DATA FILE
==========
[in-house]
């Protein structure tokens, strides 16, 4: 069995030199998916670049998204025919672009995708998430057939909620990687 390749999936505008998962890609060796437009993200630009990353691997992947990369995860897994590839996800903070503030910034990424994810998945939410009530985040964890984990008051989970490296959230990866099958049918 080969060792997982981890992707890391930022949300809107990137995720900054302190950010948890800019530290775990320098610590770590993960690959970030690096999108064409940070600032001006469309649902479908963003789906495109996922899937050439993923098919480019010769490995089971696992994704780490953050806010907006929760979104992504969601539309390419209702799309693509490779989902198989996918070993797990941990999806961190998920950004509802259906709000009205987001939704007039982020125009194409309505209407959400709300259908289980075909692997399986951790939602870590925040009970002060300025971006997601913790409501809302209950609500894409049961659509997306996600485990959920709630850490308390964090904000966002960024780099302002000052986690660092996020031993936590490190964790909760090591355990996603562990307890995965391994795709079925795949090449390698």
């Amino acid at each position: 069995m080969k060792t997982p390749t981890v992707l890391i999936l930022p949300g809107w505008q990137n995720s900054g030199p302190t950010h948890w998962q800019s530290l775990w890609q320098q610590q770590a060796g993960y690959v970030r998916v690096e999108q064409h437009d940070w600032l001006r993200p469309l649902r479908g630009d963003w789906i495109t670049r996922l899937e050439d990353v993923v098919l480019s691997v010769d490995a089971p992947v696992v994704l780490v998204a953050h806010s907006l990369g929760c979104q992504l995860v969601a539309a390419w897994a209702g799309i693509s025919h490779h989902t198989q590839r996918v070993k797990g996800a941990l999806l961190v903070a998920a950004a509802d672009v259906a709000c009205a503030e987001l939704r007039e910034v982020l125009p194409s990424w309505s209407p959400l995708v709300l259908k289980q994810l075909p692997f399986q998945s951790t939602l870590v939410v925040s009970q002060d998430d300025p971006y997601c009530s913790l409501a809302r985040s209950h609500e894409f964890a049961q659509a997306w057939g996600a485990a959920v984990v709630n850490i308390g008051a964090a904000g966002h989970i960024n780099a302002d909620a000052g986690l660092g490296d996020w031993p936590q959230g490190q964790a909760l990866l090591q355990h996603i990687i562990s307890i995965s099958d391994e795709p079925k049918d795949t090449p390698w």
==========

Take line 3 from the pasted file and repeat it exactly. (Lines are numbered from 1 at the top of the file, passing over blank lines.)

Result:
């Amino acid at each position: 069995m080969k060792t997982p390749t981890v992707l890391i999936l930022p949300g809107w505008q990137n995720s900054g030199p302190t950010h948890w998962q800019s530290l775990w890609q320098q610590q770590a060796g993960y690959v970030r998916v690096e999108q064409h437009d940070w600032l001006r993200p469309l649902r479908g630009d963003w789906i495109t670049r996922l899937e050439d990353v993923v098919l480019s691997v010769d490995a089971p992947v696992v994704l780490v998204a953050h806010s907006l990369g929760c979104q992504l995860v969601a539309a390419w897994a209702g799309i693509s025919h490779h989902t198989q590839r996918v070993k797990g996800a941990l999806l961190v903070a998920a950004a509802d672009v259906a709000c009205a503030e987001l939704r007039e910034v982020l125009p194409s990424w309505s209407p959400l995708v709300l259908k289980q994810l075909p692997f399986q998945s951790t939602l870590v939410v925040s009970q002060d998430d300025p971006y997601c009530s913790l409501a809302r985040s209950h609500e894409f964890a049961q659509a997306w057939g996600a485990a959920v984990v709630n850490i308390g008051a964090a904000g966002h989970i960024n780099a302002d909620a000052g986690l660092g490296d996020w031993p936590q959230g490190q964790a909760l990866l090591q355990h996603i990687i562990s307890i995965s099958d391994e795709p079925k049918d795949t090449p390698w």